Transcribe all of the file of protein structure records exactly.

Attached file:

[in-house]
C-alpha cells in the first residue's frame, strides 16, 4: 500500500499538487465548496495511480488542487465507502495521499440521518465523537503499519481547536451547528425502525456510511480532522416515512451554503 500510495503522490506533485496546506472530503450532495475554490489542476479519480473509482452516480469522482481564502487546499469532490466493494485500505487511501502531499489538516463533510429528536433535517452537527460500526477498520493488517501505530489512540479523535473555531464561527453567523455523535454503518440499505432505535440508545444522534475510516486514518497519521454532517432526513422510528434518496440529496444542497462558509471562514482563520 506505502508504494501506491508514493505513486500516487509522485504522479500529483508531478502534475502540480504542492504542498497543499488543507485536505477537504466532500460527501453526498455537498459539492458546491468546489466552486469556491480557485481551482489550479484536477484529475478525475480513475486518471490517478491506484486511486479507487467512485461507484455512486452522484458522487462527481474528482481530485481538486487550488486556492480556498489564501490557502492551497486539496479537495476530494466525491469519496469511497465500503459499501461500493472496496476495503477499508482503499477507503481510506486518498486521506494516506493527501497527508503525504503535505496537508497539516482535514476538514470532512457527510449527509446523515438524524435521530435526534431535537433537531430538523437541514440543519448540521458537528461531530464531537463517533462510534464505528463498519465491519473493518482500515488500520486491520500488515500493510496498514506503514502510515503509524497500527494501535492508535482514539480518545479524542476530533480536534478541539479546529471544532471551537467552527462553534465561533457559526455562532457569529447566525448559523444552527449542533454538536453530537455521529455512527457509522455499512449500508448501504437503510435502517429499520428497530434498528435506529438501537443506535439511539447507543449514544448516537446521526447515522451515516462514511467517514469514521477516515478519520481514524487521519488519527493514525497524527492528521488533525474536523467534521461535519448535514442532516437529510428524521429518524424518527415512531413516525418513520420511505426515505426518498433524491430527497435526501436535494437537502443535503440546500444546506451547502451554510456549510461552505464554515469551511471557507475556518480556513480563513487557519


[in-house]
C-alpha cells in the first residue's frame, strides 16, 4: 500500500499538487465548496495511480488542487465507502495521499440521518465523537503499519481547536451547528425502525456510511480532522416515512451554503 500510495503522490506533485496546506472530503450532495475554490489542476479519480473509482452516480469522482481564502487546499469532490466493494485500505487511501502531499489538516463533510429528536433535517452537527460500526477498520493488517501505530489512540479523535473555531464561527453567523455523535454503518440499505432505535440508545444522534475510516486514518497519521454532517432526513422510528434518496440529496444542497462558509471562514482563520 506505502508504494501506491508514493505513486500516487509522485504522479500529483508531478502534475502540480504542492504542498497543499488543507485536505477537504466532500460527501453526498455537498459539492458546491468546489466552486469556491480557485481551482489550479484536477484529475478525475480513475486518471490517478491506484486511486479507487467512485461507484455512486452522484458522487462527481474528482481530485481538486487550488486556492480556498489564501490557502492551497486539496479537495476530494466525491469519496469511497465500503459499501461500493472496496476495503477499508482503499477507503481510506486518498486521506494516506493527501497527508503525504503535505496537508497539516482535514476538514470532512457527510449527509446523515438524524435521530435526534431535537433537531430538523437541514440543519448540521458537528461531530464531537463517533462510534464505528463498519465491519473493518482500515488500520486491520500488515500493510496498514506503514502510515503509524497500527494501535492508535482514539480518545479524542476530533480536534478541539479546529471544532471551537467552527462553534465561533457559526455562532457569529447566525448559523444552527449542533454538536453530537455521529455512527457509522455499512449500508448501504437503510435502517429499520428497530434498528435506529438501537443506535439511539447507543449514544448516537446521526447515522451515516462514511467517514469514521477516515478519520481514524487521519488519527493514525497524527492528521488533525474536523467534521461535519448535514442532516437529510428524521429518524424518527415512531413516525418513520420511505426515505426518498433524491430527497435526501436535494437537502443535503440546500444546506451547502451554510456549510461552505464554515469551511471557507475556518480556513480563513487557519